Verification of Unusual Sight Record
For Utah

Rec. # 2020-74

Common name:

Mexican Duck

Scientific name: Anas diazi
Date: 11/23/2020
Time: 3:30
Length of time observed: 3-4 minutes
Number: 1
Age: Adult
Sex: Male
Location: Sullivan Virgin River Park
County: Washington
Latilong: 37.117762, -113.500062
Elevation: Approx. 2850 ft
Distance to bird: 60 ft
Optical equipment: Monarch binoculars and Nikon P600 camera
Weather: Overcast and mild
Light Conditions: Good (no harsh glare, relatively flat light)
Description:        Size of bird: Roughly the size of a Mallard
(Description:)       Basic Shape:  Oval-shaped, somewhat stocky
(Description:)  Overall Pattern: Dark brown body, paler tan head and neck
(Description:)            Bill Type: Essentially like that of a Mallard
Field Marks and
Identifying Characteristics:
Anas duck similar in size and structure to a Mallard. The bill was deep yellowish-olive. Strong contrast between the dark brown breast and paler tan neck. The face was grayish-tan with a dark eyeline and crown. The body was dark chestnut brown with internal markings on the sides. I did not get a good look at the speculum. The tail and undertail coverts were solid brown, and the tail feathers were uncurled.
(see photos)
Song or call & method of delivery: No vocalizations were heard
Behavior: It was in the Virgin River with a female Mallard or Mexican Duck x Mallard. It was sitting in shallow water when I arrived, but began swimming slowly upriver upon seeing me.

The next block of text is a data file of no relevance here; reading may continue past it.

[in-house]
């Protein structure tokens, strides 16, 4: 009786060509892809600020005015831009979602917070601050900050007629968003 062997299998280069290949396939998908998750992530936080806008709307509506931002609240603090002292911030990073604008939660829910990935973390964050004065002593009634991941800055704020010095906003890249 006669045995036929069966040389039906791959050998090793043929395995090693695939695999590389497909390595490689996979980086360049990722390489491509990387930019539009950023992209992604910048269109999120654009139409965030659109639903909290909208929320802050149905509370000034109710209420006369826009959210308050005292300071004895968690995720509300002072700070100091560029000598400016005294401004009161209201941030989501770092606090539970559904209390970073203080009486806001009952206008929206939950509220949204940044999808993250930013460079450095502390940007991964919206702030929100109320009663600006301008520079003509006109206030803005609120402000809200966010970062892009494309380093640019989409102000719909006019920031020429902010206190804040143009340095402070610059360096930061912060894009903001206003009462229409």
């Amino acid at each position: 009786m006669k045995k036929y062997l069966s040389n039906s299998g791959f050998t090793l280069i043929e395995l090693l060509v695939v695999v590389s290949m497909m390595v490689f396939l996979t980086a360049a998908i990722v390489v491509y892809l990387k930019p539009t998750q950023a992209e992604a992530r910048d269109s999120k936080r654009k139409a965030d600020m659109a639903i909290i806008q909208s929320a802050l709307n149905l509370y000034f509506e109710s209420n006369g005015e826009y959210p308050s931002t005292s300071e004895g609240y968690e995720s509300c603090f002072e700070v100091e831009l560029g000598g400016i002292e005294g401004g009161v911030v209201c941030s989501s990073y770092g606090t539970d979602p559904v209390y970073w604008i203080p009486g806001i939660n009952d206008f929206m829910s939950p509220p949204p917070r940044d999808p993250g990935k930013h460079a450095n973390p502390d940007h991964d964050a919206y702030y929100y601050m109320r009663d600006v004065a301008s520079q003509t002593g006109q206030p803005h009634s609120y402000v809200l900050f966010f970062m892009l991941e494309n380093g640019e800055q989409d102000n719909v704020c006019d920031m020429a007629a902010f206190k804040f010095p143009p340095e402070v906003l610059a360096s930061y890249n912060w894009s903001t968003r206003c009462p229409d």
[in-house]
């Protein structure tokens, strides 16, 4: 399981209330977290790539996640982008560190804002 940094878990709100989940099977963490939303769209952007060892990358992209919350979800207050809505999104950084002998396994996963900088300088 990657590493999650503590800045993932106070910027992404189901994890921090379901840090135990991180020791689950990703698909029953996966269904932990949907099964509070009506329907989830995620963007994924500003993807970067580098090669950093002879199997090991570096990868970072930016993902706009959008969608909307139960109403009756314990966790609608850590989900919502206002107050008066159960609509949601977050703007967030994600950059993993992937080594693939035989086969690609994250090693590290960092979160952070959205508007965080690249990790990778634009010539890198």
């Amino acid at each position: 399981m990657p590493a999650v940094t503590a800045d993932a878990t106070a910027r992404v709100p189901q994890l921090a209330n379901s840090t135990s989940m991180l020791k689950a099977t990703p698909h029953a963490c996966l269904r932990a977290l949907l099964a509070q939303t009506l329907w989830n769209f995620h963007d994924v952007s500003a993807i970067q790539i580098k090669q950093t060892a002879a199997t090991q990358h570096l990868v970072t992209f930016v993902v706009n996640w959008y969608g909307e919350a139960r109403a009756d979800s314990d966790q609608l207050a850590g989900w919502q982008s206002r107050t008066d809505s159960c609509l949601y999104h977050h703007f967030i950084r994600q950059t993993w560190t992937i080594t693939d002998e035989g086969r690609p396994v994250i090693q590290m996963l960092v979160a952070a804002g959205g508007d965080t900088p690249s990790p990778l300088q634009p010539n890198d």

Habitat: It was in a shallow section of the Virgin River, which is lined by lush deciduous habitat that goes through an otherwise arid environment.
Similar species and how
were they eliminated:
This bird might be confused with a male Mottled Duck, male American Black Duck, or any assortment of hybrids described below. American Black Duck would be more blackish-brown than chestnut-brown, and would have a grayer face and longer eyeline. Also, the internal markings on the body feathers eliminate American Black Duck. Another possibility would be Mallard x American Black Duck. However, this hybrid combo would have a longer eyeline and considerably darker body plumage (again, tending more toward blackish-brown than chestnut-brown). Male Mottled Duck is similar but would have a pronounced dark gape spot, cleaner buffy-tan face, and shorter eyeline. Mottled x Mexican is another possibility. However, such a bird would likely exibit a buffier face, a shorter eyeline, and more of a black gape spot. Mottled x Mexican is also exceedingly rare, likely restricted to a small sliver of Texas, and has only been documented a handful of times. The last alternative
is Mallard x Mexican Duck (which I observed in St. George earlier the same day at a different location). This bird does not show any signs of hybridization with a Mallard such as white in tail and undertail coverts, black uppertail coverts, green in the head, a reddish breast, or minimal contrast between the breast and neck. Thus, I feel confident that this bird is a pure Mexican Duck.
Previous experience with
this & similar species:
I have extensive experience observing Mexican Ducks and their hybrids in Colorado and Arizona. I also authored an article in the American Birding Association's Birding magazine about Mexican Duck identification.
References consulted: No references were consulted
Description from: From memory
From photo(s) taken at the time of the sighting
Observer: Jack Bushong
Observer's address: 713 Grant Ave
Observer's e-mail address: **
Other observers who independently identified this bird: Ryan Bushong
Date prepared: 11/30/2020
Additional material: Photos
Additional comments:  I have several photos of the male Mexican Duck.